Then we put the concept aside for several months, as we concentrated on other key modules of The Oregon Trail. I had several reasons for giving other modules a higher priority. Unlike the hunting activity, the river rafting activity could be played only once in each session of the game. Furthermore, the rafting game occurred at the very end of the journey, and therefore was not important for the early Alpha testing. (None of the kids would get that far in the initial testing.) And finally, we had never worked out some of the key concepts for the game, especially the parts related to portaging. Therefore, despite our enthusiasm for the rafting activity, I kept postponing any further work on it, instead putting my efforts into the higher priorities. And so, when the end of March came and I was told by my supervisor to abandon all modules that were not yet in programming, the rafting game was cut from the plans.

I had mixed feelings about this. On the one hand, without this module, I was quite worried that the final leg of the journey might end up feeling anticlimactic. On the other hand, I worried that the effort to design and build the rafting module might not be cost effective. So I put my hopes in finding other ways to make the final leg of the journey feel special to the player.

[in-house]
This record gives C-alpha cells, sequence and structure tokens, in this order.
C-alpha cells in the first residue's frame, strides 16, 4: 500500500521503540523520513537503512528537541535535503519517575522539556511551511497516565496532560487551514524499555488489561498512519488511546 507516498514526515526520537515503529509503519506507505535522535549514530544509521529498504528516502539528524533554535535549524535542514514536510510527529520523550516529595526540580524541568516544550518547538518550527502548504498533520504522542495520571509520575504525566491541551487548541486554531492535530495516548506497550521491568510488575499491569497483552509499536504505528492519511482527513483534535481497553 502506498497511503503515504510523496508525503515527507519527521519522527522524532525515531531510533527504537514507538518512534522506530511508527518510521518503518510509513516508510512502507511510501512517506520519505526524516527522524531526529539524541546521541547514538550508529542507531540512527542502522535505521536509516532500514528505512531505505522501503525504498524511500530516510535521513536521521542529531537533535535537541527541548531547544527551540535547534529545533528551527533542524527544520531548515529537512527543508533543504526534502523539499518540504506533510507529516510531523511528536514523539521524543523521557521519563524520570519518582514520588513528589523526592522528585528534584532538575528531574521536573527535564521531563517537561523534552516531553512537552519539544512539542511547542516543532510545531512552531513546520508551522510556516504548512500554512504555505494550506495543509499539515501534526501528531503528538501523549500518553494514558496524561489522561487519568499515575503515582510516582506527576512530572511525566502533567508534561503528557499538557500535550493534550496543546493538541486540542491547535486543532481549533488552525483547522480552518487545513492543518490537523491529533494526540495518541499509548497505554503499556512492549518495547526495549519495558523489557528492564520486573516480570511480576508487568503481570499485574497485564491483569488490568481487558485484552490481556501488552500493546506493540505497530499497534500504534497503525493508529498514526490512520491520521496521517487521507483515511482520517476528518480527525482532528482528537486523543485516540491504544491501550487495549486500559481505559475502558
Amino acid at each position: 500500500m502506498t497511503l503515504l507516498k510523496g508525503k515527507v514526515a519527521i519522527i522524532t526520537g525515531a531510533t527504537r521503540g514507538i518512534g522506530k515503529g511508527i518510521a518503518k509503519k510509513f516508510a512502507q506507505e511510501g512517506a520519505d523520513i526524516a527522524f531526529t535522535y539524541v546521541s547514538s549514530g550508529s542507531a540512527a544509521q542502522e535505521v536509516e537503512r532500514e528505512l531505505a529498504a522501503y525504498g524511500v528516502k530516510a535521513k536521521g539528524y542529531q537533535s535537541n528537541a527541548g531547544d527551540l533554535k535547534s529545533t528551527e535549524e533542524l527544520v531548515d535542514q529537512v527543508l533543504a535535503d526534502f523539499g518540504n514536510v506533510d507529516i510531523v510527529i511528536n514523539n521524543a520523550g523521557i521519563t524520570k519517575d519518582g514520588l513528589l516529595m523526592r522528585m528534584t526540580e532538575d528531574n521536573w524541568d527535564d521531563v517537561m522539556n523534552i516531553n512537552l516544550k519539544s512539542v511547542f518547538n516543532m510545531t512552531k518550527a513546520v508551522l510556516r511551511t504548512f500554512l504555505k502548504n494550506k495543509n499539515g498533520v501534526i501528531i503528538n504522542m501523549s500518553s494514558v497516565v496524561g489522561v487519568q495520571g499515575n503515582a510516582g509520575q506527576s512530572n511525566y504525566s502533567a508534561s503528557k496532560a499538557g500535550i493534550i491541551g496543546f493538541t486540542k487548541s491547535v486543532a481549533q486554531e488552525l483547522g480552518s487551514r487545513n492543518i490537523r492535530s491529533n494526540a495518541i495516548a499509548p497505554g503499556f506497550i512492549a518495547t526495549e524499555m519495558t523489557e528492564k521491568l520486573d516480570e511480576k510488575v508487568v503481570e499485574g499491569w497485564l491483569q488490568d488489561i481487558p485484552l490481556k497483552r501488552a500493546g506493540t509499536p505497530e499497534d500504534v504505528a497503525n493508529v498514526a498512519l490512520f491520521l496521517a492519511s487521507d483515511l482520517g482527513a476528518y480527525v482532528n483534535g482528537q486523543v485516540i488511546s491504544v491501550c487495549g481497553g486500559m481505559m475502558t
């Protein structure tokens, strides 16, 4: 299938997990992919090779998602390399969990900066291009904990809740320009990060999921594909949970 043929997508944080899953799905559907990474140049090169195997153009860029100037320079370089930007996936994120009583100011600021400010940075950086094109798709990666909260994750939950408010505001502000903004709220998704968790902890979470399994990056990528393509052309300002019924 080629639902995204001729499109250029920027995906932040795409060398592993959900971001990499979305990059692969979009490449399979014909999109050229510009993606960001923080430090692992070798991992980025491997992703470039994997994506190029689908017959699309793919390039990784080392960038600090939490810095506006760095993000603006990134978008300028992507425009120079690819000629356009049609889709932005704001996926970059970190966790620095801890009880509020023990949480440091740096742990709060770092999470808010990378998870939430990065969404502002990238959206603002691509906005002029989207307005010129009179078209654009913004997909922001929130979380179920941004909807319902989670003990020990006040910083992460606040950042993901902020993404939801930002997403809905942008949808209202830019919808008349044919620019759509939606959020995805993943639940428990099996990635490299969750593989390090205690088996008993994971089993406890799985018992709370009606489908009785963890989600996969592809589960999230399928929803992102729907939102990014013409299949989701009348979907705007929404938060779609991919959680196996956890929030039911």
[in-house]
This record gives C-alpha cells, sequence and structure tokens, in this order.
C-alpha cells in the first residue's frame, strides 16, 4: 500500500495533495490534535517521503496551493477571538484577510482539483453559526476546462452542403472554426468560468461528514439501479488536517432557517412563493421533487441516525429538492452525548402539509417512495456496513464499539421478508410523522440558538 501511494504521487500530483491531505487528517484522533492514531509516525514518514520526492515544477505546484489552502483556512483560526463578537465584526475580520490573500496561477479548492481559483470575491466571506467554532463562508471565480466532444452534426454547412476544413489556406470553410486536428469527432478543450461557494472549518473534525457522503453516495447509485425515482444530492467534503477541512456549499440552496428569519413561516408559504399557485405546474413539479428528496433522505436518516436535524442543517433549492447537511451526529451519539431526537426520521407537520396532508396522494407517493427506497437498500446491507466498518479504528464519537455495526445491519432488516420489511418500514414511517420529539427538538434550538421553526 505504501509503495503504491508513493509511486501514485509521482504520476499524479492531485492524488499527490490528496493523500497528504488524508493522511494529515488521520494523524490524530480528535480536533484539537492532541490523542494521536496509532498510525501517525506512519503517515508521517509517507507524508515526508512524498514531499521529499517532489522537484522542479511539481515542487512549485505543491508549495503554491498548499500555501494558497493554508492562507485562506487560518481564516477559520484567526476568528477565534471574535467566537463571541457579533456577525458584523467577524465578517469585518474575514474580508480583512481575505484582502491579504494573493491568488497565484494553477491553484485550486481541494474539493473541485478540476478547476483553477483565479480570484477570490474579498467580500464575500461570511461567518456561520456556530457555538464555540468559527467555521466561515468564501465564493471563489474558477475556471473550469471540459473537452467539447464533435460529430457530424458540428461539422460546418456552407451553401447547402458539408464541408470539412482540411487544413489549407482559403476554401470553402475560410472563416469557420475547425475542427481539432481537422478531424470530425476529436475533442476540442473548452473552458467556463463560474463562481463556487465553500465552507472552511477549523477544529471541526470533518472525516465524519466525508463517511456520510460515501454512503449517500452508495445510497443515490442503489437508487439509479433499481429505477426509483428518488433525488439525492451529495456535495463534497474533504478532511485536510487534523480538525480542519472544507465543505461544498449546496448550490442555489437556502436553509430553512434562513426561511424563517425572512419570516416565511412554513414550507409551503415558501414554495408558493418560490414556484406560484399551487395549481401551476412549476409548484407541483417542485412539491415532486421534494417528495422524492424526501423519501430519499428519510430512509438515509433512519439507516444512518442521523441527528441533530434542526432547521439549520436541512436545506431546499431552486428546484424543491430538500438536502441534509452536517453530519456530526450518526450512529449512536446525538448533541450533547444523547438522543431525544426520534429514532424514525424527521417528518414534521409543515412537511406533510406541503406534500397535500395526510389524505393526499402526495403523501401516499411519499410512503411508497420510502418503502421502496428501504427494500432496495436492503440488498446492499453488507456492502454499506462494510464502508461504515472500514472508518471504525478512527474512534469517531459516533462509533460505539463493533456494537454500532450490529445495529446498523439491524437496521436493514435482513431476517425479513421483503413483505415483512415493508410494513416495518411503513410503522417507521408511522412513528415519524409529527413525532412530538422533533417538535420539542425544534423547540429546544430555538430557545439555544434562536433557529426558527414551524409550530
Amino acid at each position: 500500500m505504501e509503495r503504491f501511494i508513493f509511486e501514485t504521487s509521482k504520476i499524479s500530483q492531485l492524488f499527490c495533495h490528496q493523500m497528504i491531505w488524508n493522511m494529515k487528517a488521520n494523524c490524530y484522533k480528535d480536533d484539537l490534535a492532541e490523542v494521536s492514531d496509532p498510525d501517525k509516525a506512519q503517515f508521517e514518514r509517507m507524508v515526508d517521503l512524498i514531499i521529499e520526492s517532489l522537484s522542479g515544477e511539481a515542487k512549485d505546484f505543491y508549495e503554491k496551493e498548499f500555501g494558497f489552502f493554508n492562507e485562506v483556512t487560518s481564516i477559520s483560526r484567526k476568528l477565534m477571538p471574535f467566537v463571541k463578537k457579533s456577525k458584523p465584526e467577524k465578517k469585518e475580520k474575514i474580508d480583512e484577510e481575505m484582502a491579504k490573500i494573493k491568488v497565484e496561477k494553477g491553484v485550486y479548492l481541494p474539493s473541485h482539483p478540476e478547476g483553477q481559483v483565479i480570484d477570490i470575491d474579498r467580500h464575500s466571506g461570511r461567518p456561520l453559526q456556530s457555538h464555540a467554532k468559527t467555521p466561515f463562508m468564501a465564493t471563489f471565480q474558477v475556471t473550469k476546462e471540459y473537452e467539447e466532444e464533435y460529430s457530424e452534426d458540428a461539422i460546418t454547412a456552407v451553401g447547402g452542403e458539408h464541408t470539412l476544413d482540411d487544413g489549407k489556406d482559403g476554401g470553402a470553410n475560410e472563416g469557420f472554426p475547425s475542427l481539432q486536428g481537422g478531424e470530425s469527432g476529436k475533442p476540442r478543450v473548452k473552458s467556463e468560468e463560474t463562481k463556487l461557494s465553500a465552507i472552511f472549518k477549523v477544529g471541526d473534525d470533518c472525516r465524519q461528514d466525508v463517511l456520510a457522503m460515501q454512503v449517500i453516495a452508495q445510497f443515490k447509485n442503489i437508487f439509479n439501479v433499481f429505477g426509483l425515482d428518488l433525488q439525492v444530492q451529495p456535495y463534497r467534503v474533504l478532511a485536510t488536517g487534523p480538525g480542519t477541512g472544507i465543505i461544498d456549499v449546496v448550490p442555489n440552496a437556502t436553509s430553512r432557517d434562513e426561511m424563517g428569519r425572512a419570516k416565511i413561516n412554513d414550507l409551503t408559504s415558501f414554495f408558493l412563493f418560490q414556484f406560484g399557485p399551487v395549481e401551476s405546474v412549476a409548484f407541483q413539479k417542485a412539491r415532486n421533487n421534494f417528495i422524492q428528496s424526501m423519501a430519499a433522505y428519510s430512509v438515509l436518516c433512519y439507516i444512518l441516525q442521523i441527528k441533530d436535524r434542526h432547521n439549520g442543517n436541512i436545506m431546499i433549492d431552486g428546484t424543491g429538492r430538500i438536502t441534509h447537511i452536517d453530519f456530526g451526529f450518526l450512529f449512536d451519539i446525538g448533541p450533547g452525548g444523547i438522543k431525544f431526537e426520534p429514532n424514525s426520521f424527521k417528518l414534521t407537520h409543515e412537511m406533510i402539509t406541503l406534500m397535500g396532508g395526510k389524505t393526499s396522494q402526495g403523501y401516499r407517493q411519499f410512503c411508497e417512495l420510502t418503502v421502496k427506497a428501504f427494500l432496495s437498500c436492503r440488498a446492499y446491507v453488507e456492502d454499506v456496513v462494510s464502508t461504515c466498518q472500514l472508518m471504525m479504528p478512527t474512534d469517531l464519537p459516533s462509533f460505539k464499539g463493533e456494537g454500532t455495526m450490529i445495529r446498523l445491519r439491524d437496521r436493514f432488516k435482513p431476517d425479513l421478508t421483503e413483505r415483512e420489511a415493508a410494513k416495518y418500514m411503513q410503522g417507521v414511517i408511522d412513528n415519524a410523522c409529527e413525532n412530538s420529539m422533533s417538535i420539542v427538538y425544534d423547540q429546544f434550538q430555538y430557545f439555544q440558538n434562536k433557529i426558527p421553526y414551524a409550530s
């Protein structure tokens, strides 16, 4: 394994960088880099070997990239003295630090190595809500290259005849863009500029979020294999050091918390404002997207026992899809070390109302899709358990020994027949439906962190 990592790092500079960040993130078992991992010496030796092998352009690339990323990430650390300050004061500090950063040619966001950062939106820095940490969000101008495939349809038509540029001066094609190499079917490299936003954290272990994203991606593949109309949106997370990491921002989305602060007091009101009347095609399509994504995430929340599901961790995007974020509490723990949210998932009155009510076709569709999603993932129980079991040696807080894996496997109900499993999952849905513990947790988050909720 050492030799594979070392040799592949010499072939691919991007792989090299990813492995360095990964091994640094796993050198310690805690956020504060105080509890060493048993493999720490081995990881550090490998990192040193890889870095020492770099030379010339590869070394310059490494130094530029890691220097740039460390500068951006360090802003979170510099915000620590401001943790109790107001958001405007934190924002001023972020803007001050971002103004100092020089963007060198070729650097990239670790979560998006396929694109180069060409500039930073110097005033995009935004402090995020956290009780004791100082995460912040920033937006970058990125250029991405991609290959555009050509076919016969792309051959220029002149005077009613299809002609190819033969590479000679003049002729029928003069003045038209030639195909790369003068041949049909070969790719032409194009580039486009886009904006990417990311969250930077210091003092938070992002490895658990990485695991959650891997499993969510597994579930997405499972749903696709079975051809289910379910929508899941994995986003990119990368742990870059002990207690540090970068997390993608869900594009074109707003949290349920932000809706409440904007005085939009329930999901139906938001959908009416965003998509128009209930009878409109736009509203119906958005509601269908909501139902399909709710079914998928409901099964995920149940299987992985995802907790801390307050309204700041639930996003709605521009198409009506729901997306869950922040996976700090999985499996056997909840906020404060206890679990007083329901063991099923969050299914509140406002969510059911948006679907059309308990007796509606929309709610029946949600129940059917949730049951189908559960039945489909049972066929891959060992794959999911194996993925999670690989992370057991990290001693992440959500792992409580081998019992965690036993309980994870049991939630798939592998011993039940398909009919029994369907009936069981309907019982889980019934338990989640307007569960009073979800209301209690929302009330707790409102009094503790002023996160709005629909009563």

As a result of cutting the rafting game from the plans, the final leg of the journey to Oregon would be handled by the travel screen and its underlying cycles – the same system that we use for every other leg of the journey. Normally, what you see on this screen is a tiny animation of an ox pulling a wagon. But if you choose to raft down the Columbia River, then the animation on this screen would be quite different. Instead of an ox pulling the wagon, the wagon would be sitting on a raft, floating on a surging river. To me, this seemed like a relatively simple substitution. I had no doubt that Charolyn could create a great little animation, and that John could put it in.

However, late in the project, as we finally began to implement this approach, we ran into several serious issues. The more that we examined the issues, the worse the problems became. Eventually, I felt that the only viable solution was to revive the concept of the Columbia River rafting game. So I went back to my supervisor to explain the problem, and to my surprise, he gave me permission to revive the game – but with strict conditions: 1) The design for the game would have to be extremely simple. 2) We would have to program the game in Applesoft BASIC, not in assembly language like the hunting game. 3) Because John was so busy already, we could not assign this module to him. Instead, Craig lent me another excellent programmer, Steve Splinter, to program the rafting game.